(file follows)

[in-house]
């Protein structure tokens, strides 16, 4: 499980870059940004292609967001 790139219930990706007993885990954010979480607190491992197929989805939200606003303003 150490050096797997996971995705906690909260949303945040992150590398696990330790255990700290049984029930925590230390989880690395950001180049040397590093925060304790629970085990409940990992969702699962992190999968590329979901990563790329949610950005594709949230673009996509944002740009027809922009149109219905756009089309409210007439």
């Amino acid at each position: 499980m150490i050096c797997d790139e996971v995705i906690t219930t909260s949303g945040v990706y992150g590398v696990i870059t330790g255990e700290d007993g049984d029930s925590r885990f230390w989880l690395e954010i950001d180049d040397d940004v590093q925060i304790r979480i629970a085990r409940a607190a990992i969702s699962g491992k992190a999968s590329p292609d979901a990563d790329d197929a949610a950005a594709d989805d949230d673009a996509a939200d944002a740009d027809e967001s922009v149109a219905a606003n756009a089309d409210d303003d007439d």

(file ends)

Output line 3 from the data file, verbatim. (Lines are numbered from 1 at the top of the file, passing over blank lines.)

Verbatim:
């Amino acid at each position: 499980m150490i050096c797997d790139e996971v995705i906690t219930t909260s949303g945040v990706y992150g590398v696990i870059t330790g255990e700290d007993g049984d029930s925590r885990f230390w989880l690395e954010i950001d180049d040397d940004v590093q925060i304790r979480i629970a085990r409940a607190a990992i969702s699962g491992k992190a999968s590329p292609d979901a990563d790329d197929a949610a950005a594709d989805d949230d673009a996509a939200d944002a740009d027809e967001s922009v149109a219905a606003n756009a089309d409210d303003d007439d």